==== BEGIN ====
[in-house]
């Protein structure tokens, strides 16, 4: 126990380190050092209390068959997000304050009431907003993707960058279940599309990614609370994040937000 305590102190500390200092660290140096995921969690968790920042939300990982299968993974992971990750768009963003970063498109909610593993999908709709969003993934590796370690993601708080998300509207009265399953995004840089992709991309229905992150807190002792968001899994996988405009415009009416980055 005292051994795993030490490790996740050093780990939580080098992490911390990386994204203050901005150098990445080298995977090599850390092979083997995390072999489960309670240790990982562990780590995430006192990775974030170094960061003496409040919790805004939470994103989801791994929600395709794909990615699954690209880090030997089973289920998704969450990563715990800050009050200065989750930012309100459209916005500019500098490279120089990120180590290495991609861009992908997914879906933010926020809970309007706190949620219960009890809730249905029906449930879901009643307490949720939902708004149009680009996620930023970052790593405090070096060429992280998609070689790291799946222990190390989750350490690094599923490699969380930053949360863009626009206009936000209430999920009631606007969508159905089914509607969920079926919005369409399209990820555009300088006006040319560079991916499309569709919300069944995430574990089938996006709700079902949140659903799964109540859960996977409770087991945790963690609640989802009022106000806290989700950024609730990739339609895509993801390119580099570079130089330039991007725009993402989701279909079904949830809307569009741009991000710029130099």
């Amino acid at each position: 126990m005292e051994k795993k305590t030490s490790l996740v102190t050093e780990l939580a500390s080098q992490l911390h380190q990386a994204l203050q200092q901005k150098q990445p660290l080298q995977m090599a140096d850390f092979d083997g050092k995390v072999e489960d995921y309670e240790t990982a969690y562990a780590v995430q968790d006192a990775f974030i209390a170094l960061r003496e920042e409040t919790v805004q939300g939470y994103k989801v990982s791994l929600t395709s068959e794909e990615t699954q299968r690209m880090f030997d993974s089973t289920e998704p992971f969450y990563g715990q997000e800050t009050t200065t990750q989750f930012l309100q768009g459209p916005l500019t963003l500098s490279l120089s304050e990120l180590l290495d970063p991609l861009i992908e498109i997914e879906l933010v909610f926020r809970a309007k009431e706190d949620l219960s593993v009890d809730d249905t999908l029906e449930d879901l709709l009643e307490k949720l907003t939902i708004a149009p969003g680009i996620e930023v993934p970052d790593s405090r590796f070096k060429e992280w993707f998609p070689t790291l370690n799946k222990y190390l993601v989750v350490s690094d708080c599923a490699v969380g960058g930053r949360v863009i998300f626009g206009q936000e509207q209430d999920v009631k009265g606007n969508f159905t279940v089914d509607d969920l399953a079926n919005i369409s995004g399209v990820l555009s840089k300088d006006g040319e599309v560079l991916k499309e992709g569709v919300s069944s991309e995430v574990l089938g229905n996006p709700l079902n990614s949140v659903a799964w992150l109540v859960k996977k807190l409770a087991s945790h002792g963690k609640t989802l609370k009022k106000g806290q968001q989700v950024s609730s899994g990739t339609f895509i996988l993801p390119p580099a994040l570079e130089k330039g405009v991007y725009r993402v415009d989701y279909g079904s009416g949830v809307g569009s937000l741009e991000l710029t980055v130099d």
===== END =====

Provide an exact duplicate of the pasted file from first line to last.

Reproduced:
[in-house]
């Protein structure tokens, strides 16, 4: 126990380190050092209390068959997000304050009431907003993707960058279940599309990614609370994040937000 305590102190500390200092660290140096995921969690968790920042939300990982299968993974992971990750768009963003970063498109909610593993999908709709969003993934590796370690993601708080998300509207009265399953995004840089992709991309229905992150807190002792968001899994996988405009415009009416980055 005292051994795993030490490790996740050093780990939580080098992490911390990386994204203050901005150098990445080298995977090599850390092979083997995390072999489960309670240790990982562990780590995430006192990775974030170094960061003496409040919790805004939470994103989801791994929600395709794909990615699954690209880090030997089973289920998704969450990563715990800050009050200065989750930012309100459209916005500019500098490279120089990120180590290495991609861009992908997914879906933010926020809970309007706190949620219960009890809730249905029906449930879901009643307490949720939902708004149009680009996620930023970052790593405090070096060429992280998609070689790291799946222990190390989750350490690094599923490699969380930053949360863009626009206009936000209430999920009631606007969508159905089914509607969920079926919005369409399209990820555009300088006006040319560079991916499309569709919300069944995430574990089938996006709700079902949140659903799964109540859960996977409770087991945790963690609640989802009022106000806290989700950024609730990739339609895509993801390119580099570079130089330039991007725009993402989701279909079904949830809307569009741009991000710029130099």
């Amino acid at each position: 126990m005292e051994k795993k305590t030490s490790l996740v102190t050093e780990l939580a500390s080098q992490l911390h380190q990386a994204l203050q200092q901005k150098q990445p660290l080298q995977m090599a140096d850390f092979d083997g050092k995390v072999e489960d995921y309670e240790t990982a969690y562990a780590v995430q968790d006192a990775f974030i209390a170094l960061r003496e920042e409040t919790v805004q939300g939470y994103k989801v990982s791994l929600t395709s068959e794909e990615t699954q299968r690209m880090f030997d993974s089973t289920e998704p992971f969450y990563g715990q997000e800050t009050t200065t990750q989750f930012l309100q768009g459209p916005l500019t963003l500098s490279l120089s304050e990120l180590l290495d970063p991609l861009i992908e498109i997914e879906l933010v909610f926020r809970a309007k009431e706190d949620l219960s593993v009890d809730d249905t999908l029906e449930d879901l709709l009643e307490k949720l907003t939902i708004a149009p969003g680009i996620e930023v993934p970052d790593s405090r590796f070096k060429e992280w993707f998609p070689t790291l370690n799946k222990y190390l993601v989750v350490s690094d708080c599923a490699v969380g960058g930053r949360v863009i998300f626009g206009q936000e509207q209430d999920v009631k009265g606007n969508f159905t279940v089914d509607d969920l399953a079926n919005i369409s995004g399209v990820l555009s840089k300088d006006g040319e599309v560079l991916k499309e992709g569709v919300s069944s991309e995430v574990l089938g229905n996006p709700l079902n990614s949140v659903a799964w992150l109540v859960k996977k807190l409770a087991s945790h002792g963690k609640t989802l609370k009022k106000g806290q968001q989700v950024s609730s899994g990739t339609f895509i996988l993801p390119p580099a994040l570079e130089k330039g405009v991007y725009r993402v415009d989701y279909g079904s009416g949830v809307g569009s937000l741009e991000l710029t980055v130099d």